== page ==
Apologies for my excessively long absence from this blog. A considerable amount has happened in the last 12 months, including a significant 40th anniversary since I started to earn my living from photography.

In January 1975 I started work as an assistant to a portrait and wedding photographer in Newport, Monmouthshire. Burnicle Studios was founded in 1894, and was built on the very top of a building as a daylight studio, originally with a glass roof, as electricity was a new invention! Of course, things had moved on quite a lot by 1975, but there was still some of the Victorian posing paraphernalia hidden in the cupboards. My fingers were either covered in oil, from my unreliable old motorcycle, or stained brown from the print developer when I “batch processed” endless dozens of black and white photographs.

Policeman at the site of an IRA bombing in Newport 1976

Policeman at the site of an IRA bombing in Newport 1976

The above picture is from around this time, when the IRA decided to bomb the Gor Ray skirt shop in Newport!

Eventually I realised that I wanted to become a commercial photographer, and spent 2 years at Swansea studying advertising photography, but more of that in a later blog.

Punk 1979

Punk 1979

The "General", John Frost Square, Newport

The “General”, John Frost Square, Newport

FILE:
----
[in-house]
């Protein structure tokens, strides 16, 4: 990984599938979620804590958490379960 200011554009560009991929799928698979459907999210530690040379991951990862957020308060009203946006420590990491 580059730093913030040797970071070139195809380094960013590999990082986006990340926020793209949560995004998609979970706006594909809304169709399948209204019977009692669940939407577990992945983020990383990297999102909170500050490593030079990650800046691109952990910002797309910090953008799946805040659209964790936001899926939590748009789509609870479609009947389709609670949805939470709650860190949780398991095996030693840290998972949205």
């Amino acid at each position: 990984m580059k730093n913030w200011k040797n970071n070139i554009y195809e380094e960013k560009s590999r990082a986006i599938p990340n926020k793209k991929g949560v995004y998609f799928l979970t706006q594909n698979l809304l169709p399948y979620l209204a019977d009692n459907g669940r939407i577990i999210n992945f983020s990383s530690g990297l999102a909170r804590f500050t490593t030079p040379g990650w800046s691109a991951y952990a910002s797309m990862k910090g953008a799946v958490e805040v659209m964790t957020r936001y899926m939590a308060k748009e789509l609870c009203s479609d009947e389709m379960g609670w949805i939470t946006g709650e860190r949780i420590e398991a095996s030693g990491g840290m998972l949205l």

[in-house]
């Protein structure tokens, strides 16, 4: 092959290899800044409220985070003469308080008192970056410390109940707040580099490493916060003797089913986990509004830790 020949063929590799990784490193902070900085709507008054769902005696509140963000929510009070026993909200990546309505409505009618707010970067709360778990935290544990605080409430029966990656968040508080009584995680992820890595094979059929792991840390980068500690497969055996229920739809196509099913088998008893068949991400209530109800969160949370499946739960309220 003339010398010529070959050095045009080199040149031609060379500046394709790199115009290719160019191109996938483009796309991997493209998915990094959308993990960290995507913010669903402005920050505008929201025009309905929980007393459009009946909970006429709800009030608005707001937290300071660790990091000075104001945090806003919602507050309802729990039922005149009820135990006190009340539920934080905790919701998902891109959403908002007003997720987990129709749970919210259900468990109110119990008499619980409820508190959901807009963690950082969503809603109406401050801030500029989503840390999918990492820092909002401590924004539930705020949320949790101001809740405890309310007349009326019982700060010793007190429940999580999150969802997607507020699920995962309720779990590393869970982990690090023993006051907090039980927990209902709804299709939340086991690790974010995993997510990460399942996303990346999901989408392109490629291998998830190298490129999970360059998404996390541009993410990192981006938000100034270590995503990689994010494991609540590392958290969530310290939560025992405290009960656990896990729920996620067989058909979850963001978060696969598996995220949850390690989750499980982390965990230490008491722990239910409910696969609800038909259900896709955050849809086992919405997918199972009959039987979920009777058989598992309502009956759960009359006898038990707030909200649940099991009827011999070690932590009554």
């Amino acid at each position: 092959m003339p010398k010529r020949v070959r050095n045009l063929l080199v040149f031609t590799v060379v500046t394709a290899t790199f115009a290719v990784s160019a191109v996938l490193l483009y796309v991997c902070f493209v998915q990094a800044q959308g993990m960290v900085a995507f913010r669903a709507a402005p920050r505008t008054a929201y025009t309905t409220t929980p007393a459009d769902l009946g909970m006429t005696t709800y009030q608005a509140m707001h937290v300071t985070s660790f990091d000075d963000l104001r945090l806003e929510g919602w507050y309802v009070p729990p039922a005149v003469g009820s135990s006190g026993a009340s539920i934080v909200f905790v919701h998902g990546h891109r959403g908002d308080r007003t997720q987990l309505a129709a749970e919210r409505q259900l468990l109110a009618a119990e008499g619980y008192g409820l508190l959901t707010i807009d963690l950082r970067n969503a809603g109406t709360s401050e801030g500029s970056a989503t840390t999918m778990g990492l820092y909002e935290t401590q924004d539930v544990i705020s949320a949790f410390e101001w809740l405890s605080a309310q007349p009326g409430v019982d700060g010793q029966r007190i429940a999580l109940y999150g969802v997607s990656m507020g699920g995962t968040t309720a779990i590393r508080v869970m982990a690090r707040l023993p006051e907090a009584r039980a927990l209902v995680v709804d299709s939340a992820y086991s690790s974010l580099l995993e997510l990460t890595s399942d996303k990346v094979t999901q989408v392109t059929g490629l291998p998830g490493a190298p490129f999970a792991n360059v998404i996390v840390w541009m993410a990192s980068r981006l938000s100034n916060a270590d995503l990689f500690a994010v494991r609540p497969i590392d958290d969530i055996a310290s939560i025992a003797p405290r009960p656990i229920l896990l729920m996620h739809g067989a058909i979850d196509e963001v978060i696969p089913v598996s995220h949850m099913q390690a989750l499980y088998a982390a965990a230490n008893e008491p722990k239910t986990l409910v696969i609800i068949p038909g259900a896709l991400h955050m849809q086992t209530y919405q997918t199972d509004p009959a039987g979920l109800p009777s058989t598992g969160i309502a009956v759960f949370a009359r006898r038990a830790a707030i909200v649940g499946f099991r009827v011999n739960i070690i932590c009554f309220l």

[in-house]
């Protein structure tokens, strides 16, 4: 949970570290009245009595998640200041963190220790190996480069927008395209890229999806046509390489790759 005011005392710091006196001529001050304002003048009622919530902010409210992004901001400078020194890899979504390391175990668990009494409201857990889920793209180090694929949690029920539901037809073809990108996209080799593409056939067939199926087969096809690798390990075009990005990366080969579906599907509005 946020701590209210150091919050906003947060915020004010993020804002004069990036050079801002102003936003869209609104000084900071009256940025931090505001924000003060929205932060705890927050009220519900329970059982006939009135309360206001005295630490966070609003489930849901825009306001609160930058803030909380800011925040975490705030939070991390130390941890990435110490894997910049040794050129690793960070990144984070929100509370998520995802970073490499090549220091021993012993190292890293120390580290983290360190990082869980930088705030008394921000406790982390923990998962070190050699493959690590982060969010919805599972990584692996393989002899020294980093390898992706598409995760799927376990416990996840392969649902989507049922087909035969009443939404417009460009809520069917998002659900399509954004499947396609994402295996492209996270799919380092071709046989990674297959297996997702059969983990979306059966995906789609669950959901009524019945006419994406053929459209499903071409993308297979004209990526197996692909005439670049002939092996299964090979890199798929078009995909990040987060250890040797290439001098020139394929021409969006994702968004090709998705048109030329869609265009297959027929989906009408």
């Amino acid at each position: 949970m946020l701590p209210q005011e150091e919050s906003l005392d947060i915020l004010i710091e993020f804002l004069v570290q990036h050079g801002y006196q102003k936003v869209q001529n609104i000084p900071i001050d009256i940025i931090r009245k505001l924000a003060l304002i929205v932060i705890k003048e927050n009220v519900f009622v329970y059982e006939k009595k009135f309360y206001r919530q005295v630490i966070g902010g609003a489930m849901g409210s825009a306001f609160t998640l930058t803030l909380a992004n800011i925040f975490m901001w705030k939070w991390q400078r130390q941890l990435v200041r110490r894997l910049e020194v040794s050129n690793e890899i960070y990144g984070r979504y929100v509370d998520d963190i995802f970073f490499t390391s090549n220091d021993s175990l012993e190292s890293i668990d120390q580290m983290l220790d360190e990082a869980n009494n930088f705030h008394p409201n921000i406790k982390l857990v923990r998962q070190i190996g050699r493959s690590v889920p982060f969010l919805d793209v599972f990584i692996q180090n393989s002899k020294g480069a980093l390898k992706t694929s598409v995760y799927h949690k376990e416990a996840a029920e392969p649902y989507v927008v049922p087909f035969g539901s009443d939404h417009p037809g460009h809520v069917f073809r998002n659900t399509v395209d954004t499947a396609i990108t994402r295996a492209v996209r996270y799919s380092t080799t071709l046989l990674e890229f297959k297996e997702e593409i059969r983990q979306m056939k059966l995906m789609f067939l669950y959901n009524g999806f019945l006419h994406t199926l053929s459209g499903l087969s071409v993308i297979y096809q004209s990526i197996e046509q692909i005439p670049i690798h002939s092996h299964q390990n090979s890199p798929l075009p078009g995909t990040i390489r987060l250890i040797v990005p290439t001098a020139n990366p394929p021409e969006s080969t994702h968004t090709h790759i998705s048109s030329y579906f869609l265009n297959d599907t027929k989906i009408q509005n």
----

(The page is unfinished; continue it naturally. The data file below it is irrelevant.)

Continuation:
Congratulations are in order to Ian, and his brother, with whom he has started The Uncommon Ground Coffee Roastery in The Royal Arcade, Cardiff.

Ian was with me for 7 years until december 2014 and became an integral part of Pinegate, and I sincerely thank him for this shared time. His work was superb, and he is one of the most genuine and likeable people that I have known.

I know their business has started well, and deservedly so as they serve an excellent coffee. The cafe has a great atmosphere, and is the perfect place to spend some time away from the hustle and bustle of shopping.

 

Incidentally, the Photo Expo at Arles last year was a real highlight for myself. it featured an exhibition by David Bailey, who inspired me into photography with his 1969 book, “Goodbye Baby and Amen”, a saraband to the Sixties. I still have my original copy, which, because I looked and read it so much, is no more than carefully and lovingly assembled collection of  loose pages. Of course I bought his latest book, which shares the same name as the exhibition, ” Stardust”.

David Baileys' "Stardust", Arles

David Baileys’ “Stardust”, Arles

Two women,some of  David Bailey's early work.

Two women,some of David Bailey’s early work.